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Federal careers losing their luster for young, ‘nonessential’ workers

Inside his dark, windowless office, lit only by a string of Christmas lights, Matt Linton, 33, loves working as a “digital firefighter,” battling hackers from all over the world inside NASA’s research labs in Silicon Valley.

But this week, the “cybersecurity guy,” with a mohawk tinged pink and orange, is having coffee with two of the nine private industry recruiters who tried to lure him away while he was furloughed during the government’s partial shutdown this month. They have offered $30,000 more in pay and the promise of “never being called nonessential again.”

“No matter how much you love your job, everybody has their limits, their price,” said Linton, who grew up in Frederick, Md. “If Congress wanted to force young people out of federal jobs, then they are doing a great job.”

Disillusioned by furloughs and worried about budget cuts and pay freezes, many young federal employees such as Linton say that they can’t help but look toward the door.

The government and private companies alike are vulnerable to the departure of younger employees because they often have high-tech skills that are much in demand and they are willing to jump at new opportunities. While a government job still remains attractive to many, the continuing turbulence of federal work has made the government a less competitive employer.

Mid-career civil servants are voicing many of the same complaints as their younger co-workers and share the same apprehension about the prospect of more shutdowns. But it is employees in their 20s and 30s who are finding it easier to secure private-sector employment in the sluggish job market, because they tend to be paid less and can more easily move to new cities.

They are souring on government work just when they are needed most, experts say. The federal government is amid a retirement wave, with nearly twice as many executive branch employees leaving in the past fiscal year than did in 2009, according to federal figures.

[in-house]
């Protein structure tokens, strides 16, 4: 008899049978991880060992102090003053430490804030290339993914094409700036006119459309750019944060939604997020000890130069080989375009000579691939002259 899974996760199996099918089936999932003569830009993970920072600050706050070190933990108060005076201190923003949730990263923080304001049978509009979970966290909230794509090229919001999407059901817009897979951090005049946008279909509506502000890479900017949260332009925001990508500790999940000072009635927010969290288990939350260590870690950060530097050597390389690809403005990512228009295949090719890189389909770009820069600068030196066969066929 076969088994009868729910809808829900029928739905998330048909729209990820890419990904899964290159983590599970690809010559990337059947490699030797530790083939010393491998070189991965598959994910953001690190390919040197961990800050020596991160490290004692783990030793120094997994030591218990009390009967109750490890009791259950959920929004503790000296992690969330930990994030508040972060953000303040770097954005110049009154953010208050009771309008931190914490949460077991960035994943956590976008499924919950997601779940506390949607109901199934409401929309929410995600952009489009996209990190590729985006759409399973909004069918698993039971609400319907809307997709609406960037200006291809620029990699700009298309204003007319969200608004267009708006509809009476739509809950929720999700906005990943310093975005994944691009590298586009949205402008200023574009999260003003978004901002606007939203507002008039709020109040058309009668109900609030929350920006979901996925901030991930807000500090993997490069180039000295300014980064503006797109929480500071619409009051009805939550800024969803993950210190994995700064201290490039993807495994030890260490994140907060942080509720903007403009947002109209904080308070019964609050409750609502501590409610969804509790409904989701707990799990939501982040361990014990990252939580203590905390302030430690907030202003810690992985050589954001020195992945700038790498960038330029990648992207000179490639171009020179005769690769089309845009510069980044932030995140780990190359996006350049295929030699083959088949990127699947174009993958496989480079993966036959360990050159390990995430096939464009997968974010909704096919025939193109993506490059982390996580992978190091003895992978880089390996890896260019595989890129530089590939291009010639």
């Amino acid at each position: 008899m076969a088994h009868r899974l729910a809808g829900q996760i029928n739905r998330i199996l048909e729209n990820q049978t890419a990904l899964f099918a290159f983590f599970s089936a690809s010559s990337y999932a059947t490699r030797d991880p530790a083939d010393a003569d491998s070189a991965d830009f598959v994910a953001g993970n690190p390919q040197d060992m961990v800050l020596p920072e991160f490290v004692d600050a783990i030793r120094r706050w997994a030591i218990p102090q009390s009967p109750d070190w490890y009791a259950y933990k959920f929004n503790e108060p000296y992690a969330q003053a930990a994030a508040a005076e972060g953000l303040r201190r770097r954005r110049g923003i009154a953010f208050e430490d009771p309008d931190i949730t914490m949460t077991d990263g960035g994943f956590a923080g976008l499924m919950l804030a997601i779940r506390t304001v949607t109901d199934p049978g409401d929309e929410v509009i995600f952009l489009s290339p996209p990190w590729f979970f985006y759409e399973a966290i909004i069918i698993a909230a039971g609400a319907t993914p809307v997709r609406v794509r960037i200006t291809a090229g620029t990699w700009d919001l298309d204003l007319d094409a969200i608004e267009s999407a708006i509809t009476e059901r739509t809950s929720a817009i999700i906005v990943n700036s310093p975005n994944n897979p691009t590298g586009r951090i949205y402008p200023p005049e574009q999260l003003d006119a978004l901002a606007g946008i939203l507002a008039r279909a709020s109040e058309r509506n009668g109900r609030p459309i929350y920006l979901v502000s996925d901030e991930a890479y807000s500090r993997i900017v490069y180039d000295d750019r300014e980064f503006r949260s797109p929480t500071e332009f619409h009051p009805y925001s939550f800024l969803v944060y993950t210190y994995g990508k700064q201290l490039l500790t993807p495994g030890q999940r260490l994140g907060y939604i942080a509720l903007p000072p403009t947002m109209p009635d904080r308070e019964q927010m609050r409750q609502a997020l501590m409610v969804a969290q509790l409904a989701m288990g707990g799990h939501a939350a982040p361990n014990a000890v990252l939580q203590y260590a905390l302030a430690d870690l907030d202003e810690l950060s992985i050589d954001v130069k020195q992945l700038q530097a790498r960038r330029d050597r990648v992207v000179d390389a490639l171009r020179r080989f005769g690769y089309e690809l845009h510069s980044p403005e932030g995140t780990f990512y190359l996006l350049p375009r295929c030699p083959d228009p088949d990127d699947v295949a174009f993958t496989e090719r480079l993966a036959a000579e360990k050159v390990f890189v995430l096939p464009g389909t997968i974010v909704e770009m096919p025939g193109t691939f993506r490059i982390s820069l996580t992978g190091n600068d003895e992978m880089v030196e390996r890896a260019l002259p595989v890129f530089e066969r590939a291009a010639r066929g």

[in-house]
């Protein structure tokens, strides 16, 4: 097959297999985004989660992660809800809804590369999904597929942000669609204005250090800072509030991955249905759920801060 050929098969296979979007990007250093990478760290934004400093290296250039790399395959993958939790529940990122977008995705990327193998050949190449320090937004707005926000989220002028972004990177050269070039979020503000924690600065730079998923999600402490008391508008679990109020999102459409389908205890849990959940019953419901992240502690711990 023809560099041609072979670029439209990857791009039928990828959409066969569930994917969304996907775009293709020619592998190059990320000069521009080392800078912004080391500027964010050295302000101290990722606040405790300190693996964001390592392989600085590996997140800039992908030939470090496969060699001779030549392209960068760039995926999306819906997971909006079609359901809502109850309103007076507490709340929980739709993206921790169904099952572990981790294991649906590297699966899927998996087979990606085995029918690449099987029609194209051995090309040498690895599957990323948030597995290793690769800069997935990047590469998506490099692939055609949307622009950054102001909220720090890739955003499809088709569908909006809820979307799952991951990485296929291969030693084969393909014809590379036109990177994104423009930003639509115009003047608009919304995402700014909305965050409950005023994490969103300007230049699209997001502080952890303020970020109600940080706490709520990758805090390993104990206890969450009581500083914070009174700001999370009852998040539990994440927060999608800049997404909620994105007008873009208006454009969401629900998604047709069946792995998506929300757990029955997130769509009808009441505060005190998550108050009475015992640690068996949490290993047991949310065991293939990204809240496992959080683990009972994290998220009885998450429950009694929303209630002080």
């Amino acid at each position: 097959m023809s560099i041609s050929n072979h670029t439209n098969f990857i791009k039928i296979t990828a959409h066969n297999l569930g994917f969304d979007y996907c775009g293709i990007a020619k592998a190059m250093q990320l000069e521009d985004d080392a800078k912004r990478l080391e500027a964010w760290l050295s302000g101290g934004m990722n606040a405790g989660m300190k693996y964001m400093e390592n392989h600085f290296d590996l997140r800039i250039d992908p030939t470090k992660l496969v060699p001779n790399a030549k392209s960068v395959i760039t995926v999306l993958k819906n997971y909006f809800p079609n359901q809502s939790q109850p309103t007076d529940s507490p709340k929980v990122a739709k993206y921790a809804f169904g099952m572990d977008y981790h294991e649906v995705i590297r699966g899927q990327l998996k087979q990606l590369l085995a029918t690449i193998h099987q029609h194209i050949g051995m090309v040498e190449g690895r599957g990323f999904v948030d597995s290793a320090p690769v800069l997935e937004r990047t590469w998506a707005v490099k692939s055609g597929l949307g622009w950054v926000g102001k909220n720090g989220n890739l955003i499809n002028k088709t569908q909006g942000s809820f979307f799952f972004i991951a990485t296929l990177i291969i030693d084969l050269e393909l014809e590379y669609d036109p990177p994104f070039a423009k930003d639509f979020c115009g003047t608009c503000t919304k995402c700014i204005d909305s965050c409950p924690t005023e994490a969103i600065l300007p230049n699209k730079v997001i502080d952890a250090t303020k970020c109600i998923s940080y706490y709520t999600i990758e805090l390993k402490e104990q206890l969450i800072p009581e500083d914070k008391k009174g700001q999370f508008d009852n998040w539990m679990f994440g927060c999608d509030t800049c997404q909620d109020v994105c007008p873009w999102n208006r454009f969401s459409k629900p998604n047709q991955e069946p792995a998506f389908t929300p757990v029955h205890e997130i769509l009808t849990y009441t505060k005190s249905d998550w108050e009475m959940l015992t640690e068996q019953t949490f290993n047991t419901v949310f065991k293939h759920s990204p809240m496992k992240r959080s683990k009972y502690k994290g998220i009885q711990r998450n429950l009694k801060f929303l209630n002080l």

“The shutdown was the perfect storm in turning millennials off from a career in government,” said Jason Dorsey, 35, chief strategy officer at the Center for Generational Kinetics, a private consulting group. “They are already everything the government is not: fast-moving, restless for change, and entrepreneurial. So the shutdown was just one huge slap in the face, a wake-up call that said, “Why am I working here again?”

No one has compiled statistics on the number of federal workers quitting their jobs or looking to do so. But public employees say the chorus of dissatisfaction among young people is reaching record decibels.

Linton had a “soul-searching” talk with his wife about whether he should leave. He said the typical starting salary for a comparable job in private industry is about $155,000, the maximum he could make working for the federal government. He earns $122,000, but he said the money doesn’t go far because the cost of living is high in California and his wife is staying home to raise their 6-year-old daughter.

“For the first week [of the shutdown] I was saying, well, I work for NASA with such brilliant people, doing great things for our country, and that’s the trade-off because I am happy,” said Linton. “But at the end of the second week, I thought, we only have one income. I really should hear what the recruiters have to say.”

Even before the shutdown, young people like Linton were leaving government jobs faster than previous generations. Millennials, who entered the job market amid widespread layoffs and high unemployment, say they don’t assume they’ll “get jobs for life” in any institution.

By contrast, mid-career federal employees, who often have higher salaries, better hours and pensions to think about, are less likely to depart.

Lee Stone works with Linton at NASA. A scientist who studies the impact of space travel on human performance, Stone is in his early 50s and is faced with paying for college for his two children.

“Obviously, I can’t take the kind of risks that young people can take,” he said.

But more important, Stone said, he is committed to the work of his agency.

“I would have to give up my life’s pursuit to allow humans to spend more time in space, and all the goals that my generation aspired to,” he said, adding that he was inspired by “the reality of Apollo, the fantasy of ‘Star Trek’ and the call to service of John F. Kennedy.”